It’s hard to argue that the most destructive pest to landscape trees and plants in our region this past year was the ambrosia beetle. Many large trees have been lost to the ambrosia beetle, and it will continue to dominate in this region until natural competition catches up or all the trees are dead! I’m betting on the former. Let’s take a closer look at the pest.
Ambrosia beetles are not a particular species but actually a group of closely related beetles in the weevil family. Until recently little was known about them, but they are quickly becoming very well known for their destructive behavior. They are a non-host specific pest, meaning that they will attack almost any type of plant. Despite this, there are certainly plants that are more susceptible than others for various reasons. We are noticing white oaks and chestnut oaks seem to be a favorite. Typically they attack the lower six feet of the stem to just below the surface of the ground. Tell-tale signs include rapid die-back in the canopy (even large trees can decline in a matter of weeks) and “frass piles” on the ridges of the bark at the lower stem. The frass can look like tubes sticking out of the tree, or like piles of clean, fine sawdust piled up at the entry points. The entry points themselves are very small and difficult to locate.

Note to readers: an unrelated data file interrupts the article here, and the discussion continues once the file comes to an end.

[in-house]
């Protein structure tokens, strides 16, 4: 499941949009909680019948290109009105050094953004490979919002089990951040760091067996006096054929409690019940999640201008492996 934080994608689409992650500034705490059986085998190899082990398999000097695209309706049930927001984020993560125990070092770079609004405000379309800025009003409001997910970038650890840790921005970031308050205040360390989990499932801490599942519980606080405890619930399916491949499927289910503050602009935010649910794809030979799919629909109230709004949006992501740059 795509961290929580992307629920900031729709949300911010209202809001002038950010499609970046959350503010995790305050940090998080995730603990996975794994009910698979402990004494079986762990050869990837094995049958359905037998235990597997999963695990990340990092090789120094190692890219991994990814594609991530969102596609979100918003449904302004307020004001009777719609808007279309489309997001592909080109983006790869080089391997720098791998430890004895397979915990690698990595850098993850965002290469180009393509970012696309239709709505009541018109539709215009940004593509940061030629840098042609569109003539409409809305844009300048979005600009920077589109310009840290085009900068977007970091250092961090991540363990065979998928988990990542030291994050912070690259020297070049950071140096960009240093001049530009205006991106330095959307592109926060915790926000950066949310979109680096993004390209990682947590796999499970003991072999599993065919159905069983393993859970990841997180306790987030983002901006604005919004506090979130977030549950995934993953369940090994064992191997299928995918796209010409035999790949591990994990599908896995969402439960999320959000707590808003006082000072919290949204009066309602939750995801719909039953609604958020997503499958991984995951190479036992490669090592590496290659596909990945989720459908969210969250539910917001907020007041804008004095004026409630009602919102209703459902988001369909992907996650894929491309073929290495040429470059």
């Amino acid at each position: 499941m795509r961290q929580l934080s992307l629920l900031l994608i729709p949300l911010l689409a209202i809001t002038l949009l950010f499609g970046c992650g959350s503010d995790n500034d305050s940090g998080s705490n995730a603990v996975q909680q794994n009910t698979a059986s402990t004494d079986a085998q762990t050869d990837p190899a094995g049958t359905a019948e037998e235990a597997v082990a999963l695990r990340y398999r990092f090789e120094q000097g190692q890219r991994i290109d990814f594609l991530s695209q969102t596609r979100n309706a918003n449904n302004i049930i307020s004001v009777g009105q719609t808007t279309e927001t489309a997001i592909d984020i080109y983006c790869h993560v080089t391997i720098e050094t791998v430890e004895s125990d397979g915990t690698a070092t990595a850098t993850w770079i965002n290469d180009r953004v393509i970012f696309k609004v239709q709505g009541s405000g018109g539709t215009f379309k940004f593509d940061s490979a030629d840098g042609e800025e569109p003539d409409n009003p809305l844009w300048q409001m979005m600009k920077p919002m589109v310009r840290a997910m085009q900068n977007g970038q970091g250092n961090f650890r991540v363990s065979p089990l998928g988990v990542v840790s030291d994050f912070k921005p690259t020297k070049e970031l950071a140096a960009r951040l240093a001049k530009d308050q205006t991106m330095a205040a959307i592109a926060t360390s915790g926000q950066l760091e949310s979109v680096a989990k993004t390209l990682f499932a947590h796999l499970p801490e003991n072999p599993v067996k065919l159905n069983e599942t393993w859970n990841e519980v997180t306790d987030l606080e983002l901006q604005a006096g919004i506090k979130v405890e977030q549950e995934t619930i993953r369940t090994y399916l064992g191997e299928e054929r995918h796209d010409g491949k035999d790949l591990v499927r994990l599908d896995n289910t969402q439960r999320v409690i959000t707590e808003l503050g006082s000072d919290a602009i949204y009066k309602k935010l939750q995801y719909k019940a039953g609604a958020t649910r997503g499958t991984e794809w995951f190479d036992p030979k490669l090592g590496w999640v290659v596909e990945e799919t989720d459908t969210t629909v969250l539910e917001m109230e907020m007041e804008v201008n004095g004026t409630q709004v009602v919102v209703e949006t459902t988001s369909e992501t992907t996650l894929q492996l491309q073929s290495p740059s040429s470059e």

Now that we know a little bit about the pest, let’s discuss the best ways to keep your trees from being killed by ambosia beetles. It would seem that the best thing to fight an insect with would be an insecticide. However, the “plant health care” approach would focus on creating and maintaining an environment that would lend itself to healthier plants in general. In fact, it should be known that ambrosia beetles are a “secondary pest,” meaning that they typically do not attack perfectly healthy, unstressed trees. It is much more common to see a tree that is already under some type of stress be attacked by ambrosia beetles. That stress can come from many different sources and every situation is unique. Some typical factors can be construction damage, drought, nutrient variances, weather, pollution, other pests and diseases, and more. Going further, many large trees actually release pheromones when under stress that attract ambrosia beetles and other wood boring insects.
So, how do you keep your trees safe? The best thing you can do is to keep your tree happy and healthy to begin with. I am finding that in our region, a common source of the original stress to the trees has been too much water. Here in the northeast, we have had excessive rainfall each spring for 2 years in a row. Too much water can be a problem for plants and trees. Tree roots that are sitting in saturated soils for too long are deprived of necessary gas exchange and will incur diseases like Phytophthora root rot and ultimately die back. Particularly if your trees are in low lying areas that commonly hold water after rainfall, a mitigation plan might be necessary. That plan might involve adding drains, fungicide application, or even changing the topography or soil composition to allow for better drainage.
The moral of the story is this: It is of vital importance now more than ever, if you care about your trees or what is under them, to have them inspected by a competent arborist. We are able to look at a tree and determine if there are deficiencies or defects that could be problematic for the future of the plant and property.
Written by Nicholas Shively, MA-5872A
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